The College Opportunity and Affordability Act (PDF) is a monster of a document, weighing in at 747 pages. The bill aims to amend the Higher Education Act of 1965, and buried deep inside is a nasty secret sponsored by the entertainment industry: universities would be required to help fight piracy or risk the loss of federal funding.
One section of COAA would force universities to publicly disclose their policies and procedures relating to copyright enforcement, and to develop plans for exploring “technology-based deterrents” and alternatives -- like Napster or the ad-supported Ruckus service. These requirements would be backed up with federal grant money, which would be authorized for the purchase and implementation of whatever programs a university may try to implement.
Another section of the bill is more familiar, as it bears a striking similarity to some additions attempted in the Higher Education Amendments of 2007. Under the new text, universities would be required to annually inform students of the “civil and criminal liabilities” of file sharing, provide a summary of the consequences for violating copyright laws, and provide a description of the university’s disciplinary policies if they’re caught.
Universities would also be required to tell students about the various countermeasures they may use to “prevent and detect” unauthorized file sharing.
University officials have been understandably alarmed, as the above provisions would put a potential $100 billion each year in federal aid at risk; failure to comply would cause the school to lose all of its financial aid for students, affecting even those students who don’t own a personal computer.
In a letter written on Wednesday and signed by the presidents of Stanford University and Penn State, and the chancellor of the University of Maryland system, university officials wrote:
Such an extraordinarily inappropriate and punitive outcome would result in all students on that campus losing their federal financial aid--including Pell grants and student loans that are essential to their ability to attend college, advance their education, and acquire the skills necessary to compete in the 21st-century economy … lower-income students, those most in need of federal financial aid, would be harmed most under the entertainment industry's proposal.
Officials also noted that while the higher education systems does indeed recognize the “seriousness of the problem of illegal peer-to-peer file sharing,” it noted that schools and universities represented only a “small fraction” of the overall P2P ecosystem.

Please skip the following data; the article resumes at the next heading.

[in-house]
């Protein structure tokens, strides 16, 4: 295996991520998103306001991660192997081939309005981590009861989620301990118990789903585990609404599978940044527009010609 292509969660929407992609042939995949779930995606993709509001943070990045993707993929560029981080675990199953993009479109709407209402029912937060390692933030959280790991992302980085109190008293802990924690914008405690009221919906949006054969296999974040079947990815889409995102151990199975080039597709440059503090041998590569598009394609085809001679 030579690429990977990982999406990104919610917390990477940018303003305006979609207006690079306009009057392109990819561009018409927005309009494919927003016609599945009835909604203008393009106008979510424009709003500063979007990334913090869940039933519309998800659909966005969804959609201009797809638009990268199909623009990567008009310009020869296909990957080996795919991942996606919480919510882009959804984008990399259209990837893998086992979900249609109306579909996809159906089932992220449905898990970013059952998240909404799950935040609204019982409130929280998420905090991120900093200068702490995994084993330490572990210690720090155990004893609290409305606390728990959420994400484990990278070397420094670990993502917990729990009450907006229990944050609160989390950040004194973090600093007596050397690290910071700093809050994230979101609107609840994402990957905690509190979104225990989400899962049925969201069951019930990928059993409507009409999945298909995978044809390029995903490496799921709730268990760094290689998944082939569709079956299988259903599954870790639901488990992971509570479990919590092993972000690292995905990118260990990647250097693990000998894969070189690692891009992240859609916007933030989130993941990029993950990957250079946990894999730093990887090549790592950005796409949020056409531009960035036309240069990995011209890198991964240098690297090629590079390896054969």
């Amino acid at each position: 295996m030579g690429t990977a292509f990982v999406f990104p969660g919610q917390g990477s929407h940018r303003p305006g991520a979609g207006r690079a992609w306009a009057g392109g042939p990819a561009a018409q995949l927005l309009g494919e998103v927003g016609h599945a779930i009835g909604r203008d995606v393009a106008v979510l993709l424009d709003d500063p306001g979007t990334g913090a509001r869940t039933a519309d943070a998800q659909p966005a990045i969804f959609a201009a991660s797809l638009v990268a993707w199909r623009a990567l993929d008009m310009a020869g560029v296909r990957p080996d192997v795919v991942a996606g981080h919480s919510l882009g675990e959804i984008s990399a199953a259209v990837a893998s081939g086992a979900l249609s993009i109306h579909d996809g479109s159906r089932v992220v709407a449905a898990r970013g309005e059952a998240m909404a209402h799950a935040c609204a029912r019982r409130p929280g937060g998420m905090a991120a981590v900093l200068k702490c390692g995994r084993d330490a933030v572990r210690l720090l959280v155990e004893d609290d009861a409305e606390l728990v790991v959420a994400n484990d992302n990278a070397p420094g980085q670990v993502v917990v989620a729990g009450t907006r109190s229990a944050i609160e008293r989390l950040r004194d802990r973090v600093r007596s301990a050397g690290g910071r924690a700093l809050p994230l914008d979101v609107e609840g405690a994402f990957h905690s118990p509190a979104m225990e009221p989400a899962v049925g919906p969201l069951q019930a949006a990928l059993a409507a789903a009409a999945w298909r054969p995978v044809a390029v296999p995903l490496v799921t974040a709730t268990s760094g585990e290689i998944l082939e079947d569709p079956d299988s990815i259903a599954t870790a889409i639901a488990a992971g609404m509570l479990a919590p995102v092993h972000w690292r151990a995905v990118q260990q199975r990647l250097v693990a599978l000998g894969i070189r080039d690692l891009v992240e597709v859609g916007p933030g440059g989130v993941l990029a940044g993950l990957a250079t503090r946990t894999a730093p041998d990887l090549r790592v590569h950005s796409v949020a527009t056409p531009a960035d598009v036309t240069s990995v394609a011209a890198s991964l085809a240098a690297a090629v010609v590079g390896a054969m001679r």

University leadership is overreacting, said the MPAA, and noted that schools that actively implement P2P counter-measures see far fewer copyright complaints — sometimes as little as zero per month.
quote: Well it's the politicians who vote on this crap, and most of them know all about nasty details like that embedded in the bill.
quote: Streamline the federal student financial aid application to make it easier for all eligible students, especially from low-income households, to apply for financial aid;Make textbook costs more manageable for students by helping them plan for textbook expenses in advance of each semester;Expand college access for low-income and minority students by allowing students to receive year-round Pell Grant scholarships and strengthening college readiness programs;Increase college aid and support programs for veterans and military families to help veterans, active duty military personnel, and their family members attend college and succeed;Create safer college campuses for students and faculty by developing campus safety and disaster readiness plans for all colleges and helping schools recover and rebuild in the event of a disaster;Ensure equal college opportunities and fair learning environments for students with disabilities to provide them with the resources and support they need to stay in school and graduate; andHelp strengthen our nation’s workforce and economic competitiveness by boosting science, technology, and foreign language educational opportunities, by providing public service loan forgiveness to encourage and reward students who enter critically needed service fields and by enhancing teacher training and development programs.